Jenna has been an enthusiastic and dedicated member of the Alberta OCD Foundation (AOCDF) since it’s conception in the spring of 2018.
An avid traveler and outdoor enthusiast, she finds great solace in nature.
Her fascination with the natural world inspired her academic pursuits and has ultimately shaped her career. Jenna graduated from the University of Alberta with a degree in Ecology and is currently working as an Environmental Scientist.
Outside of her profession, music has always been a powerful outlet for Jenna.
Whether singing, writing, or simply listening, music has helped her to process emotion and remains a steady source of inspiration in her life. She sees music as an incredible way for people to give voice to their pain and transform it into something beautiful. And celebrates it as something that brings people together and fosters connection unlike anything else.
She also finds great joy in photography. The process encourages her creativity and an appreciation for detail that often goes unnoticed and it has enabled her to capture and preserve some of her most meaningful moments and experiences.
Besides her creative outlets, Jenna is a tea connoisseur of sorts and enjoys watching melancholy documentaries, losing herself in books, collecting antique treasures, and spending quality time with loved ones.
Her compassion runs deep and she is motivated by a strong desire to be, for others, the person she so desperately needed in her own mental health journey.
Jenna has never known a life unafflicted by Obsessive Compulsive Disorder (OCD), severe and sometimes debilitating anxiety, and periods of depression. She suffers primarily with intrusive thoughts and as such, her struggles were often internalized and went unnoticed by most. The shame she felt made it difficult to seek help. Her journey to diagnosis was long and challenging but with the encouragement of those closest to her, she found specialized therapy and an incredible support network and was able to begin actively working towards recovery.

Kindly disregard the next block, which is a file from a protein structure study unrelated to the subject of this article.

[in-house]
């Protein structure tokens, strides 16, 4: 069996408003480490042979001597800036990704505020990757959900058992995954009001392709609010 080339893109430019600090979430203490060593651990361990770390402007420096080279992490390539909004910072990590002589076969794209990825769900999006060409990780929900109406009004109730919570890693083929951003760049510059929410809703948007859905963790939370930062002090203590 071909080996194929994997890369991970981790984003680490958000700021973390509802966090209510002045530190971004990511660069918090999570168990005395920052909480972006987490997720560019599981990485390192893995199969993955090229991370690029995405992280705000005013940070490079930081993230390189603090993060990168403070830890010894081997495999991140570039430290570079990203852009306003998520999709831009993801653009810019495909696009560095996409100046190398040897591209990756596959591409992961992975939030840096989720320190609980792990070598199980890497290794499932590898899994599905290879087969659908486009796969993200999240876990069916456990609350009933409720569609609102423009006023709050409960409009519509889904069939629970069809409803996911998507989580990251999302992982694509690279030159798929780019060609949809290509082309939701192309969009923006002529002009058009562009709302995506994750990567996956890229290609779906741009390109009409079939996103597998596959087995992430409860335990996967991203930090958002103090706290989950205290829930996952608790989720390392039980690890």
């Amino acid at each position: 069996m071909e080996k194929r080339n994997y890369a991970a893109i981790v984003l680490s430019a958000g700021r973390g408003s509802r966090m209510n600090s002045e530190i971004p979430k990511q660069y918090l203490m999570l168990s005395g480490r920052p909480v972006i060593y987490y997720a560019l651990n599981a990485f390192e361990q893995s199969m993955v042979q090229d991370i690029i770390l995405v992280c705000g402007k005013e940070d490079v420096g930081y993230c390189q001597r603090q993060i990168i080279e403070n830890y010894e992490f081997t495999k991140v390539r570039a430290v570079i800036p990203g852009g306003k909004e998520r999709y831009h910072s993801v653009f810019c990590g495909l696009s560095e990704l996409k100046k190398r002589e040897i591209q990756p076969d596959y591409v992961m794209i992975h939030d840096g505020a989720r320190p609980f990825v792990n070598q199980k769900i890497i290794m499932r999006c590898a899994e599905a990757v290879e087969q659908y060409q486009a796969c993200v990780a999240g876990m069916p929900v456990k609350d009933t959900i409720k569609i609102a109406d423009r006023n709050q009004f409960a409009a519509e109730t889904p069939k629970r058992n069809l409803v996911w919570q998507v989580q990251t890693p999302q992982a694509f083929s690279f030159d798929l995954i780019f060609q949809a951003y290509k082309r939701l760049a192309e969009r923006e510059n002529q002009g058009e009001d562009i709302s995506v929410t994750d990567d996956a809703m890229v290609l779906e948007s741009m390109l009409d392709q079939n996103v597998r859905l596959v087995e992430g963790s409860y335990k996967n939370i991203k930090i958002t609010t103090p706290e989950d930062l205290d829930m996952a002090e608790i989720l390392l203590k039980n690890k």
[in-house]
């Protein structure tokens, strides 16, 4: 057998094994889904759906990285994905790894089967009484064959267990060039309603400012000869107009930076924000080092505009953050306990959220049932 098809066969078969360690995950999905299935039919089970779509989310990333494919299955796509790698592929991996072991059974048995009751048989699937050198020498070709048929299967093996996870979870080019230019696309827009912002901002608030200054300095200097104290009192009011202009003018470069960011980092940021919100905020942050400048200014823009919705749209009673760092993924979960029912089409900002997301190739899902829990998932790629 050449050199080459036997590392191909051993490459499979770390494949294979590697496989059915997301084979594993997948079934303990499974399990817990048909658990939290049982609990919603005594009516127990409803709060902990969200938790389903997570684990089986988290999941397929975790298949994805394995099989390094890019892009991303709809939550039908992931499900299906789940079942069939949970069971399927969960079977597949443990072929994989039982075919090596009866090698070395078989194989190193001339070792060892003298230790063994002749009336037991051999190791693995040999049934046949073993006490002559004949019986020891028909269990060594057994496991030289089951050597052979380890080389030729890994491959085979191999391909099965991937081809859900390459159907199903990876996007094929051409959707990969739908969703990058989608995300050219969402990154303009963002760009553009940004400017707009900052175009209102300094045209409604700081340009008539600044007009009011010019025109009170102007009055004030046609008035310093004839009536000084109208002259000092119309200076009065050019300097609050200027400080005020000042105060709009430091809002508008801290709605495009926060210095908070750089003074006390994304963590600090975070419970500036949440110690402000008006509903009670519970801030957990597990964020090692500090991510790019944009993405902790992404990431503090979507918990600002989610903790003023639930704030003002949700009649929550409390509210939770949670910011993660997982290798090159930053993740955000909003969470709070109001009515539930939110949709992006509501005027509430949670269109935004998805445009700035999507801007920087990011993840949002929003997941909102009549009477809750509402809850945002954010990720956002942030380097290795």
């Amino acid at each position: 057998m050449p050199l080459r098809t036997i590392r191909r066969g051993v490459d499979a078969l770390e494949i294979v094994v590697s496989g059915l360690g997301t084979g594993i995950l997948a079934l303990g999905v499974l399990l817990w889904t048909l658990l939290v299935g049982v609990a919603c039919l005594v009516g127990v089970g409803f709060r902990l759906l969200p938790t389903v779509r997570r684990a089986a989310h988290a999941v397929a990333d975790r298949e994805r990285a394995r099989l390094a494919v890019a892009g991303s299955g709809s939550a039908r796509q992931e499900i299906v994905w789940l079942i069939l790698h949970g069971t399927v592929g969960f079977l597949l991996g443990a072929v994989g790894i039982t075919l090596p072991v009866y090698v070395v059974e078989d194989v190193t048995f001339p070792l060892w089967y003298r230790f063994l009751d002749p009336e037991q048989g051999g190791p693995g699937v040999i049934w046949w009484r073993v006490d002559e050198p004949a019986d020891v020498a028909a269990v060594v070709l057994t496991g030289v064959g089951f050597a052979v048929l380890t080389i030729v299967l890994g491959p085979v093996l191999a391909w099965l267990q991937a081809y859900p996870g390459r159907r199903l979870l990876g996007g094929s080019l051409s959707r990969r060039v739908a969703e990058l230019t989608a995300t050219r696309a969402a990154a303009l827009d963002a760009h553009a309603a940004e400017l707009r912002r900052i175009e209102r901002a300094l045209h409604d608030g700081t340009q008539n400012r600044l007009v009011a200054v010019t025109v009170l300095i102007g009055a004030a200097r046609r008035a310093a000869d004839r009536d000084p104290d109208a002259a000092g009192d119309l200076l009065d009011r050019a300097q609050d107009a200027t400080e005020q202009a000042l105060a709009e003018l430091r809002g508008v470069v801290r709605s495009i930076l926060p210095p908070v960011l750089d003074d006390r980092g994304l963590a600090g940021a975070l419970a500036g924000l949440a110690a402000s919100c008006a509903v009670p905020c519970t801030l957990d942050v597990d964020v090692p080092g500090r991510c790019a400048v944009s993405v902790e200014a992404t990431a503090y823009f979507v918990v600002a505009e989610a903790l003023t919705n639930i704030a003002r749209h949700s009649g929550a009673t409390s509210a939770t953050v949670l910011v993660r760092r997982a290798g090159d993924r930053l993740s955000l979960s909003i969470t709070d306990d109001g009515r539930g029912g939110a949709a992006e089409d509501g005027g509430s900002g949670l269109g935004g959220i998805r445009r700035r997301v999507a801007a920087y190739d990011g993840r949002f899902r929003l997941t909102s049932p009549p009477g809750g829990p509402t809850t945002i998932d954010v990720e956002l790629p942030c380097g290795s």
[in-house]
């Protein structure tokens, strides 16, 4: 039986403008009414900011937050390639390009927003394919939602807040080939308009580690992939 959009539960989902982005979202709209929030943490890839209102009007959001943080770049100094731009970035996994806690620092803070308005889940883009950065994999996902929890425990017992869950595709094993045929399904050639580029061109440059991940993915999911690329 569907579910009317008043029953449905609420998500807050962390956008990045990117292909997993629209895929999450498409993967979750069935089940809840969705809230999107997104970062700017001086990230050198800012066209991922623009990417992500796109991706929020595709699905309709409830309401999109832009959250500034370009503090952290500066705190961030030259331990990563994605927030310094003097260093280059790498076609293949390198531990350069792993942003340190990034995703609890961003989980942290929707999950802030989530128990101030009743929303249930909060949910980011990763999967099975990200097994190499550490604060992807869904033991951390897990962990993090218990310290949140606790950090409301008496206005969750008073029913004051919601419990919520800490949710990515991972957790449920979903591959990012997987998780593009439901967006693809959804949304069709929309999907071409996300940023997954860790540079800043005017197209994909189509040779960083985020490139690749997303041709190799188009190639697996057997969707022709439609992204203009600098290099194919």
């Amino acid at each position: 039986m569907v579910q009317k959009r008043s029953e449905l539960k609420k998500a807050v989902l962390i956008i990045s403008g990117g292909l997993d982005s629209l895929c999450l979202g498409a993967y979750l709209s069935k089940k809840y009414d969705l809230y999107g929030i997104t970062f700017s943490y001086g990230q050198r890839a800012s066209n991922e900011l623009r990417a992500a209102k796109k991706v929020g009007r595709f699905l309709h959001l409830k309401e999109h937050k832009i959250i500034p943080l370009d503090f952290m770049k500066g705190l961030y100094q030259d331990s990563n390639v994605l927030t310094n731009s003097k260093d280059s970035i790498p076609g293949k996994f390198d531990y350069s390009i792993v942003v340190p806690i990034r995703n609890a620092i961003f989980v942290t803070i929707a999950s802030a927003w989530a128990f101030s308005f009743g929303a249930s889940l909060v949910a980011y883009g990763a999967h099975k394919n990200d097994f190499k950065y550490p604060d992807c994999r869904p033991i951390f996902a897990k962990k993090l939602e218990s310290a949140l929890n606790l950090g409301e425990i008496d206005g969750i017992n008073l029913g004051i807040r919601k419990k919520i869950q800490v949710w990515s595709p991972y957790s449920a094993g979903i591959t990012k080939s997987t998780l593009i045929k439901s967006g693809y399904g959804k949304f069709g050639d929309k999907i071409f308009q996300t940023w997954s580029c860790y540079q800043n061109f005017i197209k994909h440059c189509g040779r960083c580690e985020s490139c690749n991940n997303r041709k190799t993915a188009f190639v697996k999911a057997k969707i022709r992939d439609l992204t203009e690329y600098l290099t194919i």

Her pain has cultivated a tremendous sense of empathy for others and has compelled her towards a role in mental health advocacy.
She believes wholeheartedly in the resiliency of the human spirit and the power of community in healing, growth, and recovery. And hopes she can use her lived experience to gently support and empower others navigating the difficult and often lonely terrain of mental illness.
Together with an amazing team at the AOCDF, she hopes to offer much needed resources and create safe spaces for those afflicted by OCD and associated disorders in Edmonton and surrounding areas. Spaces where people can come together and share their stories, support one another in treatment, and feel heard.
“One of the most important things you can do on this earth is to let people know they are not alone.”
― Shannon L. Alder
Laurel is the Secretary for the Alberta OCD Foundation. Laurel works in the Events Industry here in Edmonton. In her spare time, she enjoys going to movies, theatre shows and watching YouTube. She also will never say no to some good cookies.